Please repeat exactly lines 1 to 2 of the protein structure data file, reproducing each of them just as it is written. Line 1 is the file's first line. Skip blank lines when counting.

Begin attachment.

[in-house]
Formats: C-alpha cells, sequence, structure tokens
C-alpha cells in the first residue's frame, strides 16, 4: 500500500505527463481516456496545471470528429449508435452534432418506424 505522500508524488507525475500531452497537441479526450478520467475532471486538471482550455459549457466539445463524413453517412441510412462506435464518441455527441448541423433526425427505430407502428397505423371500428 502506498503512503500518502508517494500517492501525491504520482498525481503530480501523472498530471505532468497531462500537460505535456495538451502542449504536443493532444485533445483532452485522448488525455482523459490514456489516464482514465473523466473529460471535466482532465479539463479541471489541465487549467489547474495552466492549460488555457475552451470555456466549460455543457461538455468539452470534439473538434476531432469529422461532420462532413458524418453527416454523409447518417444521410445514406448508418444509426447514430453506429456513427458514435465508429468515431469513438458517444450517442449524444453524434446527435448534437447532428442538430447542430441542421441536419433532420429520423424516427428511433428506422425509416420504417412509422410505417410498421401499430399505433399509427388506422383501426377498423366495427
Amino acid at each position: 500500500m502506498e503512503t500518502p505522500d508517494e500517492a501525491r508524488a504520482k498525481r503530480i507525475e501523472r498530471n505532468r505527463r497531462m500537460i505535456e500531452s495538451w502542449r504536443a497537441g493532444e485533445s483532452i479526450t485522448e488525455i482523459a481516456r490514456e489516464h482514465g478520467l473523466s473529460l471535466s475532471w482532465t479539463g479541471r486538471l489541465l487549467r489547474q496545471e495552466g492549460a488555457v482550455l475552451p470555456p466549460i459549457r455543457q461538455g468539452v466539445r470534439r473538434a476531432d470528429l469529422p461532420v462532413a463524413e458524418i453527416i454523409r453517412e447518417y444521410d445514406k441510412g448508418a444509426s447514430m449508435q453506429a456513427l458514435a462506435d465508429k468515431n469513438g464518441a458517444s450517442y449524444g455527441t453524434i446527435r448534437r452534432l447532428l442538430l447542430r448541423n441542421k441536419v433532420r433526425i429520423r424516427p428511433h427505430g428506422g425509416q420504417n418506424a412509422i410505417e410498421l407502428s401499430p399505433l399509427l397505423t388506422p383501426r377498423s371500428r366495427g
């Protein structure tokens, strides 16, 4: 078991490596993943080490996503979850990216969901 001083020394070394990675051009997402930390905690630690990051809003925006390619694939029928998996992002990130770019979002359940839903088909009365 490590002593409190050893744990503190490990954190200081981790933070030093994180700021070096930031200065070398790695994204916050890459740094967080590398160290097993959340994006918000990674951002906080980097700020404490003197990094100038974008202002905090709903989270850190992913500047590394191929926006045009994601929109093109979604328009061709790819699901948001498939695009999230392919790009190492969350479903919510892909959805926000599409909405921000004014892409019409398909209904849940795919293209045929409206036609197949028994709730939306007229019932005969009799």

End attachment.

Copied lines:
[in-house]
Formats: C-alpha cells, sequence, structure tokens